• As Cairns Group members we instruct our officials to work together to monitor and analyse reform efforts and to use opportunities to advocate for trade-enhancing reforms.
11. We welcome the domestic decision of the Government of Canada to reform its single desk marketing system of the Canadian Wheat Board for trade of wheat and barley, as a positive contribution to improving productivity, promoting growth and enhancing the multilateral trading environment.
12. We note the FAO estimates that the global population will increase to 9 billion by 2050 and as a consequence agricultural production will need to increase by 70 per cent, while facing emerging challenges such as climate change. As a collection of developed and developing country food exporters, the Cairns Group has a unique role to play in helping to meet these objectives. We fully support the central role of the FAO in the global governance of food security. There is a need to find new, innovative and sustainable means, including through the use of technologies, of increasing production capacities and improving access to food by reducing poverty and enhancing income distribution. As agricultural producers, the Cairns Group acknowledges that food security globally is a complex and multifaceted issue. We have pursued reforms through the Doha agriculture negotiations so vigorously because, amongst other things, we recognise that trade policy reform has a role to play in addressing food security. Furthermore, we recognise that trade policy reform is essential to the food security and poverty alleviation objectives of the Doha Development mandate.
13. Open, fair and well-functioning domestic and international markets spur investment, and create new opportunities for growth in output and improvements in farmers’ income. Furthermore, we recognize that policies that distort production and trade in agricultural products can impede the achievement of long term food security. We consider our work under the WTO Agreements, particularly the Agreement on Agriculture, the Agreement on Technical Barriers to Trade (TBT) and the Agreement on the Application of Sanitary and Phytosanitary Measures (SPS), as well as the work of the international standard–setting bodies and the delivery of an outcome in the context of the Doha Development Round, can make a contribution to the issue of food security.
• Accordingly, we instruct our officials to continue to examine these issues with the view to making a contribution to food security.
14. We noted that efforts to open up trade and ensure predictability can be undermined by overly complex and restrictive sanitary and phytosanitary measures and technical regulations, including food labelling requirements. Members discussed the increasing prevalence of private standards and the potential for these to impact on market access. We support the continued work on these issues under the existing framework of the WTO SPS & TBT Committees. We stressed the importance of relying on science-based approaches to resolve market access issues, as embodied in the principles set out under the WTO SPS and TBT agreements as well as in the work of international standard-setting bodies (Codex, OIE, IPPC). We committed to work together to further encourage the development and use of international standards and greater participation of developing countries in the standard setting process. We also recognized the need for capacity building to support implementation efforts in developing countries.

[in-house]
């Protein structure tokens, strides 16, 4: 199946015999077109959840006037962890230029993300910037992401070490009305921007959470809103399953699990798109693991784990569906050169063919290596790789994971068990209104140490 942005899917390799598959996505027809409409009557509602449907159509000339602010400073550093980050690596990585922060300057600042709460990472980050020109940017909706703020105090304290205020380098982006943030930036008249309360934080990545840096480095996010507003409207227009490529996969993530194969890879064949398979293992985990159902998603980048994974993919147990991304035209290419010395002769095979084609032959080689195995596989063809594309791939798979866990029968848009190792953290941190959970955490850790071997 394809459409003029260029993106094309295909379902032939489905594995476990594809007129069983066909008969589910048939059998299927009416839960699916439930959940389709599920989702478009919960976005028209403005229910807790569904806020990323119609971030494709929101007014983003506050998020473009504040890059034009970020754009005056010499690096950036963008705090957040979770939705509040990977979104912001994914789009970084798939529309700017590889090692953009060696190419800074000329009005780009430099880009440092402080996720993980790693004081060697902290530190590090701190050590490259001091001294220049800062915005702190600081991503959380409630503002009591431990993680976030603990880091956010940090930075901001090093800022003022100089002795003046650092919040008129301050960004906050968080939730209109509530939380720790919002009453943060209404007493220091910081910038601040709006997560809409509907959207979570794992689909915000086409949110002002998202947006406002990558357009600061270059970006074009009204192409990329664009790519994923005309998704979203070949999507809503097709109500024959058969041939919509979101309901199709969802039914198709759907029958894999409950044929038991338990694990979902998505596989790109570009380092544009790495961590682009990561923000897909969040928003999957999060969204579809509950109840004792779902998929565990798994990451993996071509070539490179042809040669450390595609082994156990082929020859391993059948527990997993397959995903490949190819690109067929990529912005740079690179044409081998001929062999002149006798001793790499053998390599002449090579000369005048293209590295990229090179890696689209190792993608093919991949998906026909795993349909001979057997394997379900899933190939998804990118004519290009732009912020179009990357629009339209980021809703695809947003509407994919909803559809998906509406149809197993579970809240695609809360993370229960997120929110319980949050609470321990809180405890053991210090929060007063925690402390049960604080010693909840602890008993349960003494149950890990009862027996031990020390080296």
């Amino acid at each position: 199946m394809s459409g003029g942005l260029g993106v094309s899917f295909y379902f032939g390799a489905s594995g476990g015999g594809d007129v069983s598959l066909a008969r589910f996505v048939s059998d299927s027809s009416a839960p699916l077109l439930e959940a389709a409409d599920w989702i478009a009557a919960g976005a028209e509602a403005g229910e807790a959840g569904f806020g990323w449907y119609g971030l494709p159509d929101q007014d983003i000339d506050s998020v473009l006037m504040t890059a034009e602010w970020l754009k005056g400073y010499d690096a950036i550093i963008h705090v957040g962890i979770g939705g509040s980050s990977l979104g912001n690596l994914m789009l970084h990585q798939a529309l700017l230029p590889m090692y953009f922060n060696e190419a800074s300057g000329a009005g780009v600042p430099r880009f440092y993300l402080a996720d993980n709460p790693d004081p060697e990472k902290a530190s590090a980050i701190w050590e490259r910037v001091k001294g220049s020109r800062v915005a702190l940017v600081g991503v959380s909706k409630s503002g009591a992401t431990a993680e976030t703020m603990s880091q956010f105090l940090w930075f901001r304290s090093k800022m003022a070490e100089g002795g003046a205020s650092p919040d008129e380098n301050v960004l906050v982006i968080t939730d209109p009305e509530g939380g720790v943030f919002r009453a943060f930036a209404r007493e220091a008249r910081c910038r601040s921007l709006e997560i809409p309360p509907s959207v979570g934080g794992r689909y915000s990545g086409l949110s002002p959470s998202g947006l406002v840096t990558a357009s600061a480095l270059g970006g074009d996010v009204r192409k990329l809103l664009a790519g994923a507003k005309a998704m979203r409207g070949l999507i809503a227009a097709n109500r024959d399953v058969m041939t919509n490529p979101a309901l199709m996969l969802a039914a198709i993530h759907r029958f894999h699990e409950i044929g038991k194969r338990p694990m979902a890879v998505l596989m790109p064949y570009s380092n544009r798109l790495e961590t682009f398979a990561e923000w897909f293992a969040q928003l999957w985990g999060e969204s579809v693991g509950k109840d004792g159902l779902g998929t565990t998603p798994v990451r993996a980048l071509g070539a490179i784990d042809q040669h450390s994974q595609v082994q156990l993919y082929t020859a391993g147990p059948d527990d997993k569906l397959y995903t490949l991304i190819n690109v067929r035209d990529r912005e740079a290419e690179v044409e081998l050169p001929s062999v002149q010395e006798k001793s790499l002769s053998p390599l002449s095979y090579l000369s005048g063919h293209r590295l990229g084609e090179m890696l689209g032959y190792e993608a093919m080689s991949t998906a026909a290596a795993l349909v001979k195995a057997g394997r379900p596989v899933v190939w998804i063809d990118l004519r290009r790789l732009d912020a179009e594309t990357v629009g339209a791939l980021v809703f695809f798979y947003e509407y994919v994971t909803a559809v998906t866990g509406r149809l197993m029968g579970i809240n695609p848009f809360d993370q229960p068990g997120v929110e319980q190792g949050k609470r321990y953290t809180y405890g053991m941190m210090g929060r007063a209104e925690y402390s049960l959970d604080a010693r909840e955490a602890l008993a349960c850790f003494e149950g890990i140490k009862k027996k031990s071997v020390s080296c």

• We instruct officials to explore means for further cooperation at the multilateral level on sanitary and phytosanitary measures and technical regulations including food labelling requirements which affect agricultural trade to ensure rules-based approaches to such issues.
• We commit to adopt and maintain sanitary and phytosanitary measures and technical regulations in conformity with our rights and obligations under the WTO.
15. We take note of the initiative of Canada to organize an international meeting in 2012 on the issue of the unintended low level presence of a genetically modified product in exports of agricultural commodities.
16. We welcome the participation of the Russian delegation at our meeting to provide us with an update on Russia’s accession to the WTO, including their domestic support proposal. Cairns Group countries express their strong support for Russia’s accession to the WTO before the end of 2011 and we instruct our officials to work with Russian authorities to resolve outstanding issues.
17. We appreciate the presence of our Farm Leaders and our special guests from the EU, Japan, the Republic of Korea, Mexico, Morocco, the Russian Federation, the United States and Vietnam, who have attended this meeting and enriched our discussions through their contributions. We express our deepest gratitude to the Canadian Government for hosting the 36th Cairns Group Ministerial Meeting.
The Cairns Group comprises Argentina, Australia, Bolivia, Brazil, Canada, Chile, Colombia, Costa Rica, Guatemala, Indonesia, Malaysia, New Zealand, Pakistan, Paraguay, Peru, Philippines, South Africa, Thailand and Uruguay.